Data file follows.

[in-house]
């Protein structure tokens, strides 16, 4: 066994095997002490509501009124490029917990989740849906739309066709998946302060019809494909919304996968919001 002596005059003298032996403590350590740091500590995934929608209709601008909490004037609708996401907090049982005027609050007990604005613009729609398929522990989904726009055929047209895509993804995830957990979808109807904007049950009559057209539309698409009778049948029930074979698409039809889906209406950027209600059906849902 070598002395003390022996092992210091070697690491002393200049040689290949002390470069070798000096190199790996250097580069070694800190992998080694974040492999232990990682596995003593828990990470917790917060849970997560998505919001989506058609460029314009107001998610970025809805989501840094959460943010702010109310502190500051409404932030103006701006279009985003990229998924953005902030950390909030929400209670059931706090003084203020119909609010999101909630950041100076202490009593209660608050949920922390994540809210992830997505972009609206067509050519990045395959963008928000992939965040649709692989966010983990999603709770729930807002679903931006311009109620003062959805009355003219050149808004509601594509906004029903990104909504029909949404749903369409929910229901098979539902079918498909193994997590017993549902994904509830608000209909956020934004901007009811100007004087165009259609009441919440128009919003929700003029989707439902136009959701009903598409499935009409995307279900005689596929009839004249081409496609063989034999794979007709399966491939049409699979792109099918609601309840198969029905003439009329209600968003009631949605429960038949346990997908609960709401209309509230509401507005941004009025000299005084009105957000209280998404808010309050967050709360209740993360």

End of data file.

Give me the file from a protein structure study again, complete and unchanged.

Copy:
[in-house]
């Protein structure tokens, strides 16, 4: 066994095997002490509501009124490029917990989740849906739309066709998946302060019809494909919304996968919001 002596005059003298032996403590350590740091500590995934929608209709601008909490004037609708996401907090049982005027609050007990604005613009729609398929522990989904726009055929047209895509993804995830957990979808109807904007049950009559057209539309698409009778049948029930074979698409039809889906209406950027209600059906849902 070598002395003390022996092992210091070697690491002393200049040689290949002390470069070798000096190199790996250097580069070694800190992998080694974040492999232990990682596995003593828990990470917790917060849970997560998505919001989506058609460029314009107001998610970025809805989501840094959460943010702010109310502190500051409404932030103006701006279009985003990229998924953005902030950390909030929400209670059931706090003084203020119909609010999101909630950041100076202490009593209660608050949920922390994540809210992830997505972009609206067509050519990045395959963008928000992939965040649709692989966010983990999603709770729930807002679903931006311009109620003062959805009355003219050149808004509601594509906004029903990104909504029909949404749903369409929910229901098979539902079918498909193994997590017993549902994904509830608000209909956020934004901007009811100007004087165009259609009441919440128009919003929700003029989707439902136009959701009903598409499935009409995307279900005689596929009839004249081409496609063989034999794979007709399966491939049409699979792109099918609601309840198969029905003439009329209600968003009631949605429960038949346990997908609960709401209309509230509401507005941004009025000299005084009105957000209280998404808010309050967050709360209740993360």